It had been no easy task to get this far. Cobbling together the Fleet Train had been an enormous effort for Britain and her allies whose merchant shipping had suffered horrendous losses in the convoy battles of the North Atlantic and Mediterranean. Now, the support group included ten repair and maintenance ships, 22 tankers, 24 store carriers, four hospital ships, five tugs, 11 general cargo vessels and two floating docks. The recreation ship Menestheus was still in the process of being fitted out, but would eventually offer a theatre, bar and a brewery.
The talk was over. The fleet was now committed. Or so it seemed
Manus Island had been selected as the British Fleet’s forward base. It was part of the Admiralty Group of islands north of New Guinea, and was a British protectorate.
It was during this deployment period that the British Pacific Fleet realised just what a truly difficult task lay ahead of it.
Despite Churchill’s assertions, the ships – designed to operate in the frigid waters of the North Atlantic – had not received the air-conditioning and ventilation modifications necessary for the tropical conditions.
Manus Island was a hot, humid but huge anchorage for the British Pacific Fleet. Under the equatorial sun, the armoured flight decks would absorb the heat and radiate it downwards through the hull. Those who chose to sleep on the deck at night while on “rest” breaks at Manus would remark there was little point laying out ones bedding until after 11pm because of the retained heat.
Conditions below were even worse. It was a sweatbox in which to sling out hammocks. At least on the flight deck there was a chance for a hint of a cool sea breeze early in the morning.
Officers and ratings both suffered horribly, with prickly heat, sweat rashes and boils causing long queues outside the medical offices. Even fresh water was scarce as the Fleet Train’s distillation vessel had been held up by a dockyard dispute in Sydney.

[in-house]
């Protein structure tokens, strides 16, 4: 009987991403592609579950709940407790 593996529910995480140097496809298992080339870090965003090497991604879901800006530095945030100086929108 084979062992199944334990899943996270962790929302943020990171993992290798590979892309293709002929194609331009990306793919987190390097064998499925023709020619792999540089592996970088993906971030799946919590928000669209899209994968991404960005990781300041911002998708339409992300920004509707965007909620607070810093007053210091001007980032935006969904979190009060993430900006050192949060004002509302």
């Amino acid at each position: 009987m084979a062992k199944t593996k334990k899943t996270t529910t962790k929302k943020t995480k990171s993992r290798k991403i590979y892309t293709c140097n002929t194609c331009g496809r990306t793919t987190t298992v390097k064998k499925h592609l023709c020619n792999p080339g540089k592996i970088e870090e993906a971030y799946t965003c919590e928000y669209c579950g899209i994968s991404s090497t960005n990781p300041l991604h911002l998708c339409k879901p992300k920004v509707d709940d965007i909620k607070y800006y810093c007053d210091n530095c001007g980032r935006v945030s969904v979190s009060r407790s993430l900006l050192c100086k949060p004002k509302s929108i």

AT WAR IN THE TROPICS
A war correspondent aboard Victorious described the stay at Manus Island as:
“The tropical sea war is an unending Turkish bath - with no drying room...
The long flight decks of the carriers are made of steel. They absorb the rays of the tropical sun and retain the torrid heat night and day. The heat penetrates down into the ship to meet the intense heat rising from the boiler rooms and galleys. At action stations warships are closed up, scuttles – portholes – are shut, Watertight bulkheads, which section off the ship into bootbox compartments, are locked with great iron pins. Four-fifth of an aircraft carrier’s ship’s company work sandwiched between those two layers of heat – stifled, sweating, every minute of every hour of every day and night until they are back in port. They suffer prickly heat and other skin disorders. The men of Victorious think of the damp when they were fighting in the icy cold of the Arctic and the North Atlantic. When it is freezing cold at sea you can, with many layers of clothing, at least get some warmth into your body; but out here you cannot get cool. Even the water you drink is as warm as that in which at home you would take a bath.
Rear-Admiral Vian recalled the challenge and discomfort Manus presented:
“Manus itself, and the facilities we found waiting for us, were our first disappointment. Only twenty-seven of the sixty-nine ships of all types earmarked for the Fleet Train had as yet been assembled, many having been held up by the incessant labour strikes of the Sydney waterfront. One of the missing vessels was a water-boat, so that our ships, dependent on their own condensing plants, were permanently short of water in the tropical heat. A long swell running through the great expanse of the harbour made fuelling from the tankers an uncomfortable and damaging process, in the absence of catamarans to hold the ships apart. Long journeys by boat were necessary to get from ship to ship or from ship to shore, and a chronic shortage of harbour craft, owing to lack of shipping in which to transport them from Sydney to Manus, made for a chaotic situation.
The British ships arrived at Manus in the Admiralty Islands on March 7 – only to discover the politics had actually intensified while it has been at sea.
Most surprisingly, the Royal Navy quickly realised it was unable to use British territory without the permission of the United States.
Task Force 113 was forced to spend another 10 days waiting as Washington once again debated what to do with them. It was obvious there was a faction of senior commanders – led by the US Navy’s Admiral King – that didn’t want the British involved in “their war”.
To keep the crews’ minds off the heat, Admiral Rawlings ordered a series of “working up” exercises. Not only would this improve the skills of the task force, it would expose them to the cooler sea air instead of the stifling stillness of the harbor.